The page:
If you find yourself contemplating divorce, you really need to take a serious moral inventory of yourself first and foremost and figure out whether or not saving your marriage is something you'd really want. Of course, there are some "deal breakers" that simply are non-negotiable and in that case, mourning the loss, looking at your role and figuring out what attracted you to that person is important work to do. If there are no "deal breakers," it takes two partners open to the idea of working it out. If there is only one willing to do the work, your best bet is to come to a place of acceptance. I've learned that what you resist persists. The best you can do is figure out how to accept what is and build a new life for yourself. Being angry at your partner is like taking poison and expecting them to die. You have to get to a place of forgiveness even though it may be the last thing you'll want to do. The plus side though is that having the decision out of your hands, frees you from guilt and allows you to take a look at your contributions to the decline of the marriage and figure out how to improve. (I highly recommend the book Spiritual Divorce: Divorce as a Catalyst for an Extraordinary Life by Debbie Ford.)
If you are uncertain or you have a partner who might be willing, first and foremost, throw your ego out the door. This is not about your fear of rejection or "looking good." This is about putting it all on the line and living a life you can look back on and feel proud of. There should be no embarrassment in baring your soul and being vulnerable. (Link to Brenne Brown's Ted Talk) Through my work in Landmark Education, I discovered that I regretted far more what I didn't do than what I did. (I actually have a girlfriend who was divorced for seven years and this Valentine's Day, remarried her husband after they'd both completed the work of Landmark.)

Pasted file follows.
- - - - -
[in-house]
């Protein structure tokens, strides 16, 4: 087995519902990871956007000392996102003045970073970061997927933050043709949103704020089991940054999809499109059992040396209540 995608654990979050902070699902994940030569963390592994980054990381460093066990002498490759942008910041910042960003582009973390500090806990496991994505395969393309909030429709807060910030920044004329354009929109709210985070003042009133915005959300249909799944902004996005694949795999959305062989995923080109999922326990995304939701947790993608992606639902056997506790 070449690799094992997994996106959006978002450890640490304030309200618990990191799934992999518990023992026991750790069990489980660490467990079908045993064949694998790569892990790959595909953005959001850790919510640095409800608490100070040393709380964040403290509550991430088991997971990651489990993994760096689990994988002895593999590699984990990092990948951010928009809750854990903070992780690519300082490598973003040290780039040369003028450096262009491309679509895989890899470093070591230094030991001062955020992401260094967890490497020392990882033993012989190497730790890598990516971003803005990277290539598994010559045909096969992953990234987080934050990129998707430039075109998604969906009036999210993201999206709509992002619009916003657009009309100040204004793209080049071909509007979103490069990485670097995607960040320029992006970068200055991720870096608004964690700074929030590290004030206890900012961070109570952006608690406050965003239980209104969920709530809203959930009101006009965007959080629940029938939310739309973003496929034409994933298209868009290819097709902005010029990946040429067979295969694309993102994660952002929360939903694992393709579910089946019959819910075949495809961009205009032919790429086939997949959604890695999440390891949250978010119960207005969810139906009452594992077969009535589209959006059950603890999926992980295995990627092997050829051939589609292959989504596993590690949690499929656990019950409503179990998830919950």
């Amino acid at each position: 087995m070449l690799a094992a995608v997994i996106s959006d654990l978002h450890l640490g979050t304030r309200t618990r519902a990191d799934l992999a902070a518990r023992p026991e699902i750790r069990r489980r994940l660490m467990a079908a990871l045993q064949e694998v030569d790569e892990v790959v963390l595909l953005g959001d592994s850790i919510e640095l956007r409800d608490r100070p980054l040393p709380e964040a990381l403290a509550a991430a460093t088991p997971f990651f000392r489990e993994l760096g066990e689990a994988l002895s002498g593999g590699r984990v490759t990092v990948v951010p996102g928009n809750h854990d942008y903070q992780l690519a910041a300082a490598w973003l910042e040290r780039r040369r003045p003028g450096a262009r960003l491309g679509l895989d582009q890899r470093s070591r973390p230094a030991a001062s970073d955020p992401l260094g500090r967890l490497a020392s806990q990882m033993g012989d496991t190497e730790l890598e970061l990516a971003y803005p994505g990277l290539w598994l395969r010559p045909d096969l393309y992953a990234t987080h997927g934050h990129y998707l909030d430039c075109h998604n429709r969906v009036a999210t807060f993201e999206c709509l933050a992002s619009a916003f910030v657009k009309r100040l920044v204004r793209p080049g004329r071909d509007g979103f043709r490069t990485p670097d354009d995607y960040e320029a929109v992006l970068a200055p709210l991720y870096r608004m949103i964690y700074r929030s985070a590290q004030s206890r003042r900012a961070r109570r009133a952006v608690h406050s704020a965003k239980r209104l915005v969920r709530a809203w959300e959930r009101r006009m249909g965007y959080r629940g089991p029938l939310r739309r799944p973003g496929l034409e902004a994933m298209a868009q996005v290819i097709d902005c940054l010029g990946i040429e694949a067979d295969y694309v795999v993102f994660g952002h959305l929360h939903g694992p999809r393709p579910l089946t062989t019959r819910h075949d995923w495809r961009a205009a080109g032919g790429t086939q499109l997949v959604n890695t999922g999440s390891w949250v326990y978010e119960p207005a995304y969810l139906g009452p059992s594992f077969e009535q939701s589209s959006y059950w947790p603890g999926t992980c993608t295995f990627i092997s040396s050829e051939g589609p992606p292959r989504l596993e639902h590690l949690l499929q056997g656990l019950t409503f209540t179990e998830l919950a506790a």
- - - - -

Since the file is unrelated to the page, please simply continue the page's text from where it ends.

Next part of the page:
It's human nature to want to feel connected and accepted. If you are living in resentment and waiting to feel loved to give love, you're going to be caught in a vicious cycle. Before my own separation, a friend told me to read the book The Five Love Languages by Gary Chapman. She felt that if she and her ex-husband had read it, they would have been able to keep their marriage together. If you are in a space where the final nail is not in the coffin, consider giving yourself the emotional distance to work through your anger and honestly look at the part you've played.
If you are contemplating separation, I recommend Second Saturday. There, you'll hear from a therapist, a mediator, an attorney and a financial advisor. Having the information is always helpful when making a big decision.